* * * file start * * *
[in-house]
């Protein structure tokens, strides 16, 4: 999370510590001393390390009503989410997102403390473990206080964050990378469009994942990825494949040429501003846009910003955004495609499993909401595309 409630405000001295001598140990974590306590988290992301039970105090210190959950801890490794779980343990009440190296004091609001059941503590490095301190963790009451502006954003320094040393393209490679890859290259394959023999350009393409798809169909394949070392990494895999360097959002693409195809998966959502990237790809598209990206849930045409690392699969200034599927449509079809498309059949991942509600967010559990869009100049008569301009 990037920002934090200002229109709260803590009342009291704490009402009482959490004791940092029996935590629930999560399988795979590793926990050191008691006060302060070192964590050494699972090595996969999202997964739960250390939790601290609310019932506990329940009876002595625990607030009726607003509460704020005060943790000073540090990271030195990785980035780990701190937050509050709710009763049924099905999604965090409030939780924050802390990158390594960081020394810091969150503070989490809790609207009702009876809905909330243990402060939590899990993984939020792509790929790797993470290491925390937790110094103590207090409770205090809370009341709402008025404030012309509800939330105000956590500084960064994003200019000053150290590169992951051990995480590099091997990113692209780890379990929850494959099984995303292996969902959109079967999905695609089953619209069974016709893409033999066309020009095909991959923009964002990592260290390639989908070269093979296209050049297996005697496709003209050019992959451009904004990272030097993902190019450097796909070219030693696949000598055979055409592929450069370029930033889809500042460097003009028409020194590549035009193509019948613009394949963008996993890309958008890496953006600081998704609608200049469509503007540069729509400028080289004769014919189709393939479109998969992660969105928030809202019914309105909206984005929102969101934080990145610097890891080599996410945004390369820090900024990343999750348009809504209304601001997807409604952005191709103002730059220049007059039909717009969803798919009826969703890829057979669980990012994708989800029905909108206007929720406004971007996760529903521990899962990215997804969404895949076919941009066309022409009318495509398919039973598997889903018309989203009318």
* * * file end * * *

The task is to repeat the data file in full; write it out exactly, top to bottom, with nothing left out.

[in-house]
């Protein structure tokens, strides 16, 4: 999370510590001393390390009503989410997102403390473990206080964050990378469009994942990825494949040429501003846009910003955004495609499993909401595309 409630405000001295001598140990974590306590988290992301039970105090210190959950801890490794779980343990009440190296004091609001059941503590490095301190963790009451502006954003320094040393393209490679890859290259394959023999350009393409798809169909394949070392990494895999360097959002693409195809998966959502990237790809598209990206849930045409690392699969200034599927449509079809498309059949991942509600967010559990869009100049008569301009 990037920002934090200002229109709260803590009342009291704490009402009482959490004791940092029996935590629930999560399988795979590793926990050191008691006060302060070192964590050494699972090595996969999202997964739960250390939790601290609310019932506990329940009876002595625990607030009726607003509460704020005060943790000073540090990271030195990785980035780990701190937050509050709710009763049924099905999604965090409030939780924050802390990158390594960081020394810091969150503070989490809790609207009702009876809905909330243990402060939590899990993984939020792509790929790797993470290491925390937790110094103590207090409770205090809370009341709402008025404030012309509800939330105000956590500084960064994003200019000053150290590169992951051990995480590099091997990113692209780890379990929850494959099984995303292996969902959109079967999905695609089953619209069974016709893409033999066309020009095909991959923009964002990592260290390639989908070269093979296209050049297996005697496709003209050019992959451009904004990272030097993902190019450097796909070219030693696949000598055979055409592929450069370029930033889809500042460097003009028409020194590549035009193509019948613009394949963008996993890309958008890496953006600081998704609608200049469509503007540069729509400028080289004769014919189709393939479109998969992660969105928030809202019914309105909206984005929102969101934080990145610097890891080599996410945004390369820090900024990343999750348009809504209304601001997807409604952005191709103002730059220049007059039909717009969803798919009826969703890829057979669980990012994708989800029905909108206007929720406004971007996760529903521990899962990215997804969404895949076919941009066309022409009318495509398919039973598997889903018309989203009318």